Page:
THE FIRST two chapters of this book were originally delivered as Tanner Lectures at Princeton University on November 13 and 15, 1991. I had been a graduate student at Princeton, and the lectures were dedicated, as is this book, to my teachers there. Chapters 1 and 2 are reprinted with the permission of the University of Utah Press from the Tanner Lectures on Human Values, vol. 14 (Salt Lake City: University of Utah Press, © 1992). (Some additions and changes have been made in the versions printed here.) First drafts of these two chapters were written at the Rockefeller Foundation Research Center at Bellagio, Italy, in the summer of 1989.
Portions of Chapter 5 constituted the Walter C. Schnackenberg Memorial Lecture, given at Pacific Lutheran University in March 1990. Parts of Chapters 5–5 were given as a Centennial Lecture at the University of Chicago in May 1992.
I am grateful to the discussants of the lectures at Princeton—Gilbert Harman (who also read the complete manuscript), Clifford Geertz, Susan Hurley, and Amos Tversky—and also to Scott Brewer, Eugene Goodheart, David Gordon, Christine Korsgaard, Elijah Millgram, Bill Puka, Tim Scanlon, Howard Sobel, and William Talbott for their very helpful comments and suggestions. Special thanks go to Amartya Sen for many stimulating discussions of this material, inside classes we have taught together and out.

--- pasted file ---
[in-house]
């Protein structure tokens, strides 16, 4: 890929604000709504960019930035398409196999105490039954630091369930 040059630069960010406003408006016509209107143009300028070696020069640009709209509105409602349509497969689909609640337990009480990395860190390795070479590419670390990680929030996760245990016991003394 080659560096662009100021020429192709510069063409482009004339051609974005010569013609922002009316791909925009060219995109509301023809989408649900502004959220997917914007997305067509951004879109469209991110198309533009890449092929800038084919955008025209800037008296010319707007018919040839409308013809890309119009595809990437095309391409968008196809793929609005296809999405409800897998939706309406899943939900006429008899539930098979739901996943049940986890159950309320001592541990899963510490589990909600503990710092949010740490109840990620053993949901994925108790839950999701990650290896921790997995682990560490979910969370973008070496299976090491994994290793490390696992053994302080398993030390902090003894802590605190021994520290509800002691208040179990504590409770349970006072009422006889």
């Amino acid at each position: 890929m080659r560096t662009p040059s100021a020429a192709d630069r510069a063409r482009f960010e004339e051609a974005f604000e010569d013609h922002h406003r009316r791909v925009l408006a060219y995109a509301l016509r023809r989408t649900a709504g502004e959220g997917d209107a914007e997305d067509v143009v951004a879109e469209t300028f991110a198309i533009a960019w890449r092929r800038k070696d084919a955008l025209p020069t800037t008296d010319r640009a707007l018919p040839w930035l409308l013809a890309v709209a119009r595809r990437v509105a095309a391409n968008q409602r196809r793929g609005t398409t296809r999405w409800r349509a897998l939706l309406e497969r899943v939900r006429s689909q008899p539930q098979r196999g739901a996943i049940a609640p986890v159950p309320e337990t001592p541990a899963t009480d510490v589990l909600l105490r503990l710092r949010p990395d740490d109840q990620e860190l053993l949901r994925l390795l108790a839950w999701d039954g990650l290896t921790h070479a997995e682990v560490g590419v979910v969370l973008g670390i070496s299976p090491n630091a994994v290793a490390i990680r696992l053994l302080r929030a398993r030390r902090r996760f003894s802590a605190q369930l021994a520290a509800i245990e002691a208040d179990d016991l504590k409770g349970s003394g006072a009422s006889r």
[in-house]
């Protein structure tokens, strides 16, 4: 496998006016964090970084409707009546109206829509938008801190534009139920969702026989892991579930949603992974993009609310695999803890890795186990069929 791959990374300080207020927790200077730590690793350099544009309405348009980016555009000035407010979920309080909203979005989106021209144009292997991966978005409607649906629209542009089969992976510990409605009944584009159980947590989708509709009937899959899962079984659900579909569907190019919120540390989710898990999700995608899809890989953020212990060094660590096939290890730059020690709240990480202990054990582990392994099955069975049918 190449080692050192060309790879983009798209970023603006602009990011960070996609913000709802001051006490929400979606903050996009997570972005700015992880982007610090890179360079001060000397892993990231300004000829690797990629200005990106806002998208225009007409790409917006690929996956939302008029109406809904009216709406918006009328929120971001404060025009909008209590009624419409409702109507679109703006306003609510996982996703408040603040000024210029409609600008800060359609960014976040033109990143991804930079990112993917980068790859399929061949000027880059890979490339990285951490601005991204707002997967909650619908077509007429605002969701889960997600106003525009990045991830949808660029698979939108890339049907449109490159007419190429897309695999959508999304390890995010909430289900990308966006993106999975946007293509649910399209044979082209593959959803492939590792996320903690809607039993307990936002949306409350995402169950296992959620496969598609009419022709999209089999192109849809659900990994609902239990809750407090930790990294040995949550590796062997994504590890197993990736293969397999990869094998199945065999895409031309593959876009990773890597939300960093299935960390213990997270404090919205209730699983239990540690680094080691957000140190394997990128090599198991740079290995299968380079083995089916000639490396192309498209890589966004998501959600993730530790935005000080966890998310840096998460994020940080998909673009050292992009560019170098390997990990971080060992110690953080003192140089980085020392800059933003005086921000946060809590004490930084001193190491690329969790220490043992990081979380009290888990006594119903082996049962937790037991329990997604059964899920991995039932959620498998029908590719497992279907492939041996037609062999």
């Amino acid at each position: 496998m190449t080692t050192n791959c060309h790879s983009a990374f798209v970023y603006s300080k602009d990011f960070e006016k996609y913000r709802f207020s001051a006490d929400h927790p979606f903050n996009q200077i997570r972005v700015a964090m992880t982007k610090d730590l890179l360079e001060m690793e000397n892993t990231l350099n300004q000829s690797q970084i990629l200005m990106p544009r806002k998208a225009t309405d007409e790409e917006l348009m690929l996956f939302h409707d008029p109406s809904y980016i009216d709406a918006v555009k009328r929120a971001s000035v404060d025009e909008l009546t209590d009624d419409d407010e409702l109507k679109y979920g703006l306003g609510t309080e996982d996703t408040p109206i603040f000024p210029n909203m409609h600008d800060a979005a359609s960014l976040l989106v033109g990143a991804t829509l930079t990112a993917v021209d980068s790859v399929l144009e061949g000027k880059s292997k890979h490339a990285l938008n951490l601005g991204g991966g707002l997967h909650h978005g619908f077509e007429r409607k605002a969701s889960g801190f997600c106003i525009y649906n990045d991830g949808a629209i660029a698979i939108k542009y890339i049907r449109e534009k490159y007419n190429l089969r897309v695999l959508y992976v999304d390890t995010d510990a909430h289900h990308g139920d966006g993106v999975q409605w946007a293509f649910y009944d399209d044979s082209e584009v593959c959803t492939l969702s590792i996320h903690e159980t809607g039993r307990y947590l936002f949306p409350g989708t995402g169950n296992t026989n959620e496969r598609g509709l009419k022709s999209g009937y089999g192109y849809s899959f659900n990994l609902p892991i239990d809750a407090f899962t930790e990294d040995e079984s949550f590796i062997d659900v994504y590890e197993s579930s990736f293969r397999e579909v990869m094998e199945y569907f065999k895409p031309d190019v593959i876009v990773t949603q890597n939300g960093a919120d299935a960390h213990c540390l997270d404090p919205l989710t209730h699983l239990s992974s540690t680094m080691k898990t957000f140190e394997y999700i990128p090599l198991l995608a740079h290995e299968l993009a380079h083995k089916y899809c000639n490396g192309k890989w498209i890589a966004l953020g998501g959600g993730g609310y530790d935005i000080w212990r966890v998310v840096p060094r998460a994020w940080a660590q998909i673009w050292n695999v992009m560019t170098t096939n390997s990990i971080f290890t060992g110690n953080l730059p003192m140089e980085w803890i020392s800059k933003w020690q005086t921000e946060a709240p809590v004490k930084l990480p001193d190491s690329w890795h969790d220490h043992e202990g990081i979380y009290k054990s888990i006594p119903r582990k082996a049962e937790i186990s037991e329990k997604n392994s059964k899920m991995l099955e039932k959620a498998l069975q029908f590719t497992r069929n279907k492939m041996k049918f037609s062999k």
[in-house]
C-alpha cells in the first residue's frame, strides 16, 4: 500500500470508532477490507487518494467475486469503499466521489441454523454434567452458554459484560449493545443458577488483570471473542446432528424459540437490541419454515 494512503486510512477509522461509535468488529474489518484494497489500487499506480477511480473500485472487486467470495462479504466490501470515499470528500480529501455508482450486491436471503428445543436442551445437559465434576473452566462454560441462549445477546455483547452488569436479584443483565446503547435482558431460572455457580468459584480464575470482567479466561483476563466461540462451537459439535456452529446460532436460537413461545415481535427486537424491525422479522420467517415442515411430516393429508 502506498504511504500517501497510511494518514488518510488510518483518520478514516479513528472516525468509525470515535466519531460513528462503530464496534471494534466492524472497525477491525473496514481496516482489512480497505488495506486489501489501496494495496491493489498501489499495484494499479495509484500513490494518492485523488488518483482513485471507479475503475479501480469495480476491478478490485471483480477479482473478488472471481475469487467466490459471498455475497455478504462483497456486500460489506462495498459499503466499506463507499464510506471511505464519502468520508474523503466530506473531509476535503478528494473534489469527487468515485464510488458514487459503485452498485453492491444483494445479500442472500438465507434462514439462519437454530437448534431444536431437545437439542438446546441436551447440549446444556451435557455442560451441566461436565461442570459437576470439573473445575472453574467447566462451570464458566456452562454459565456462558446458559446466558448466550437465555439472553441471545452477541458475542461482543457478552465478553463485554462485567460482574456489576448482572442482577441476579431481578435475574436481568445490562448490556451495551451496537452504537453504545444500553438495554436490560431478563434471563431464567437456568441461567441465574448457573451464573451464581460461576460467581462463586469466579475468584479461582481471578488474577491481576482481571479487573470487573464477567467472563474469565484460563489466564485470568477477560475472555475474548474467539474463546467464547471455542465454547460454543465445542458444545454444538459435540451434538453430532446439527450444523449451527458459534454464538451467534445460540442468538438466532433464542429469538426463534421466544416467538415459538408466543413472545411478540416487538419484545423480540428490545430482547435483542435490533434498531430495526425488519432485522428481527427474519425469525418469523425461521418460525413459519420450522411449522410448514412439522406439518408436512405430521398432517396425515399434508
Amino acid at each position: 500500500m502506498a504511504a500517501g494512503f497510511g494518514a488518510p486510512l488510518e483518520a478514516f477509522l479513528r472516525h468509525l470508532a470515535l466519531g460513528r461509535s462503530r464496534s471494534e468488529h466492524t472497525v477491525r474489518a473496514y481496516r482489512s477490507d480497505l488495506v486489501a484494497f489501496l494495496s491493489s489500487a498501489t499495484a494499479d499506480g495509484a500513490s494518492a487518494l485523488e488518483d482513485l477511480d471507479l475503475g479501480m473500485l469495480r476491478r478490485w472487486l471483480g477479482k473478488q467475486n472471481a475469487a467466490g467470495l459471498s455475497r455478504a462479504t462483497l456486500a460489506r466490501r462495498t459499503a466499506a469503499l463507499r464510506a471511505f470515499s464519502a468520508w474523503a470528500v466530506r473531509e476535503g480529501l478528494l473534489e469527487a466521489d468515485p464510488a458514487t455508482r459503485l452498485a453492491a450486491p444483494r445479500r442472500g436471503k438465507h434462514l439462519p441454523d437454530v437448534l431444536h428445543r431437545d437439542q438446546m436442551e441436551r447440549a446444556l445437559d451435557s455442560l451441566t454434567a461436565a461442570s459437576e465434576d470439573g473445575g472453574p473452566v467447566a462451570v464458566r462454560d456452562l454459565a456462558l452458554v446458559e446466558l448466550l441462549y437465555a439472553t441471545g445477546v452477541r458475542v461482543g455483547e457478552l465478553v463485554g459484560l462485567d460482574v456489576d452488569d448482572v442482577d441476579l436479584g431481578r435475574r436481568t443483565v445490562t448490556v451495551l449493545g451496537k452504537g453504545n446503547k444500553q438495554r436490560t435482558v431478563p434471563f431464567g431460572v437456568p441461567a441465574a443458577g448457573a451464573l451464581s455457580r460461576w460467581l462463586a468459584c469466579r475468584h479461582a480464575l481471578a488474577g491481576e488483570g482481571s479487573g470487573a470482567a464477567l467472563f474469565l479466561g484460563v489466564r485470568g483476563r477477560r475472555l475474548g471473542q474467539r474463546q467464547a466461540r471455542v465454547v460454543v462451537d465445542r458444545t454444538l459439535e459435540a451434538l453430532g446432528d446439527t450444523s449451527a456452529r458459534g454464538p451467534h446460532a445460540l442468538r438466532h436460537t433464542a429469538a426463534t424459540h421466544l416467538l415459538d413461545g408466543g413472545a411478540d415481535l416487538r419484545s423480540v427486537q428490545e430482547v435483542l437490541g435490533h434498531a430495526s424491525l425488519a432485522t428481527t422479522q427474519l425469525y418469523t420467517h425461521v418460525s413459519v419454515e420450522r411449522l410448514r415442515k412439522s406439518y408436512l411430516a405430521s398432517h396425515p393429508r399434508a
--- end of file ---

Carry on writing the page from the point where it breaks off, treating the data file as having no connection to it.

I am very grateful to Laurance Rockefeller for his interest in and generous support of this research project.
I thank my wife, Gjertrud Schnackenberg, who made the years during which this book was written so romantic and loving—and such fun.